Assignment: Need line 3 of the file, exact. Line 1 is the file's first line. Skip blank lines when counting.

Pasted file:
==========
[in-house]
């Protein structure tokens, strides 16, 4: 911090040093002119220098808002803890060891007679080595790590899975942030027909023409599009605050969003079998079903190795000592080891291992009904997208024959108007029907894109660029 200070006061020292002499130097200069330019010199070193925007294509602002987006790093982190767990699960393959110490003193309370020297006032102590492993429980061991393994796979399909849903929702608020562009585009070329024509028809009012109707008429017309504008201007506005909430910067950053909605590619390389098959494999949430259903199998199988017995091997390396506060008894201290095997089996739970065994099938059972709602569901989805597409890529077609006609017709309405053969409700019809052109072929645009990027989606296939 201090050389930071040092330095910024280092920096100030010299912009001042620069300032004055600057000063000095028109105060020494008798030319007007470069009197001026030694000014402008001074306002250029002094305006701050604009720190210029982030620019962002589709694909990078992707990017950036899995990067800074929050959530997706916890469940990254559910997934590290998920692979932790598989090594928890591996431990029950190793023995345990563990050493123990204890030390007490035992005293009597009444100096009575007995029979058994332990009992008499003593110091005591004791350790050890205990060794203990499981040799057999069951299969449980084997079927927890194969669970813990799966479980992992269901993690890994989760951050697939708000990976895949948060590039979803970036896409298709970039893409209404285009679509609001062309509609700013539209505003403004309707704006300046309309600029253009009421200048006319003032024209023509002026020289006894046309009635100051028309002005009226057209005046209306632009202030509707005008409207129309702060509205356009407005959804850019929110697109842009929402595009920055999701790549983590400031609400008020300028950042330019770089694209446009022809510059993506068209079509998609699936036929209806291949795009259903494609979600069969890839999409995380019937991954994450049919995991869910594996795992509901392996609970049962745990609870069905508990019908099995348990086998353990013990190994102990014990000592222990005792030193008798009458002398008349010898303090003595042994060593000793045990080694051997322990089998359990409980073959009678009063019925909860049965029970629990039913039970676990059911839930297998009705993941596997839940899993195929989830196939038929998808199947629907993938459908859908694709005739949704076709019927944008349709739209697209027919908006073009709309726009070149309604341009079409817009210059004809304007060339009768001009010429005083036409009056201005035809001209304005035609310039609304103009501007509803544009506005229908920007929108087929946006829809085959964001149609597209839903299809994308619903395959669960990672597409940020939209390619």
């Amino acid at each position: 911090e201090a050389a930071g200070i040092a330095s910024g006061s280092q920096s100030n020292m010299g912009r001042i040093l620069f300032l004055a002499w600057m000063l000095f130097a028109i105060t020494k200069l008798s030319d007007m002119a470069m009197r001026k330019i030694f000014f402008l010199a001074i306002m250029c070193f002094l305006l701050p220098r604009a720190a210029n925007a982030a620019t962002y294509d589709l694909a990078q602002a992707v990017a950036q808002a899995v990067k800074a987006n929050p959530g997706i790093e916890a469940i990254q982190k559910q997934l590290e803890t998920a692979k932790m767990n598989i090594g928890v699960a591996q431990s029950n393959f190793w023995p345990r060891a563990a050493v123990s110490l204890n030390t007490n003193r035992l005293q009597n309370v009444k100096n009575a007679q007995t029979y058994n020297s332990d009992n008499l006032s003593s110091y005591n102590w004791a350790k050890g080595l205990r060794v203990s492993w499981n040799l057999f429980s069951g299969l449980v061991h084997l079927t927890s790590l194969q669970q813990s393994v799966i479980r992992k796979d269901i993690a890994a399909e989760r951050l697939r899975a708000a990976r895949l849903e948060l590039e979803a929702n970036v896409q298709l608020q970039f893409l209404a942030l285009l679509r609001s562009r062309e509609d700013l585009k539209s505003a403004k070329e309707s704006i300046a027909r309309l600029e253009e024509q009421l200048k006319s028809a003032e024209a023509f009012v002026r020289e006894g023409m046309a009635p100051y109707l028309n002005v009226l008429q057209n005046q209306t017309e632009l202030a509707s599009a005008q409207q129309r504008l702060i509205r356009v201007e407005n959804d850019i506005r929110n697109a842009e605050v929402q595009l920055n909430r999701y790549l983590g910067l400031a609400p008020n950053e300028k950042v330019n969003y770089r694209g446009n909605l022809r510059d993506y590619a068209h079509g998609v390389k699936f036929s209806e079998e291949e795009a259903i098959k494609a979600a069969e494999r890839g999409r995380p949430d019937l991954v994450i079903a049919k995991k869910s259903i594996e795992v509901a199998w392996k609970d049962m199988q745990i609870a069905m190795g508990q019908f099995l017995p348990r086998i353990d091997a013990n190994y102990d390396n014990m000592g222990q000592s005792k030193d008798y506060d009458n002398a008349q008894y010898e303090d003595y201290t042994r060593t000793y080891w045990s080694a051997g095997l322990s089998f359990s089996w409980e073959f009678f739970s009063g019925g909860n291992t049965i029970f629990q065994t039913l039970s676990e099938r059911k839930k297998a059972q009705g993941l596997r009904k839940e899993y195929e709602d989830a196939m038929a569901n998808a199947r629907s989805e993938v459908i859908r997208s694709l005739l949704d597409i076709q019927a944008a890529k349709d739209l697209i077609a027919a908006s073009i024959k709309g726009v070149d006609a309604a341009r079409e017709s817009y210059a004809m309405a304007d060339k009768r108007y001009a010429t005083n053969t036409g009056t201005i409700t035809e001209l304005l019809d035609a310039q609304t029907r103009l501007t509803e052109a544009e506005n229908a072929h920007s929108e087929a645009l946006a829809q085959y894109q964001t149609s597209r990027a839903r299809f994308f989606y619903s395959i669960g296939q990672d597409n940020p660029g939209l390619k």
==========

């Amino acid at each position: 911090e201090a050389a930071g200070i040092a330095s910024g006061s280092q920096s100030n020292m010299g912009r001042i040093l620069f300032l004055a002499w600057m000063l000095f130097a028109i105060t020494k200069l008798s030319d007007m002119a470069m009197r001026k330019i030694f000014f402008l010199a001074i306002m250029c070193f002094l305006l701050p220098r604009a720190a210029n925007a982030a620019t962002y294509d589709l694909a990078q602002a992707v990017a950036q808002a899995v990067k800074a987006n929050p959530g997706i790093e916890a469940i990254q982190k559910q997934l590290e803890t998920a692979k932790m767990n598989i090594g928890v699960a591996q431990s029950n393959f190793w023995p345990r060891a563990a050493v123990s110490l204890n030390t007490n003193r035992l005293q009597n309370v009444k100096n009575a007679q007995t029979y058994n020297s332990d009992n008499l006032s003593s110091y005591n102590w004791a350790k050890g080595l205990r060794v203990s492993w499981n040799l057999f429980s069951g299969l449980v061991h084997l079927t927890s790590l194969q669970q813990s393994v799966i479980r992992k796979d269901i993690a890994a399909e989760r951050l697939r899975a708000a990976r895949l849903e948060l590039e979803a929702n970036v896409q298709l608020q970039f893409l209404a942030l285009l679509r609001s562009r062309e509609d700013l585009k539209s505003a403004k070329e309707s704006i300046a027909r309309l600029e253009e024509q009421l200048k006319s028809a003032e024209a023509f009012v002026r020289e006894g023409m046309a009635p100051y109707l028309n002005v009226l008429q057209n005046q209306t017309e632009l202030a509707s599009a005008q409207q129309r504008l702060i509205r356009v201007e407005n959804d850019i506005r929110n697109a842009e605050v929402q595009l920055n909430r999701y790549l983590g910067l400031a609400p008020n950053e300028k950042v330019n969003y770089r694209g446009n909605l022809r510059d993506y590619a068209h079509g998609v390389k699936f036929s209806e079998e291949e795009a259903i098959k494609a979600a069969e494999r890839g999409r995380p949430d019937l991954v994450i079903a049919k995991k869910s259903i594996e795992v509901a199998w392996k609970d049962m199988q745990i609870a069905m190795g508990q019908f099995l017995p348990r086998i353990d091997a013990n190994y102990d390396n014990m000592g222990q000592s005792k030193d008798y506060d009458n002398a008349q008894y010898e303090d003595y201290t042994r060593t000793y080891w045990s080694a051997g095997l322990s089998f359990s089996w409980e073959f009678f739970s009063g019925g909860n291992t049965i029970f629990q065994t039913l039970s676990e099938r059911k839930k297998a059972q009705g993941l596997r009904k839940e899993y195929e709602d989830a196939m038929a569901n998808a199947r629907s989805e993938v459908i859908r997208s694709l005739l949704d597409i076709q019927a944008a890529k349709d739209l697209i077609a027919a908006s073009i024959k709309g726009v070149d006609a309604a341009r079409e017709s817009y210059a004809m309405a304007d060339k009768r108007y001009a010429t005083n053969t036409g009056t201005i409700t035809e001209l304005l019809d035609a310039q609304t029907r103009l501007t509803e052109a544009e506005n229908a072929h920007s929108e087929a645009l946006a829809q085959y894109q964001t149609s597209r990027a839903r299809f994308f989606y619903s395959i669960g296939q990672d597409n940020p660029g939209l390619k």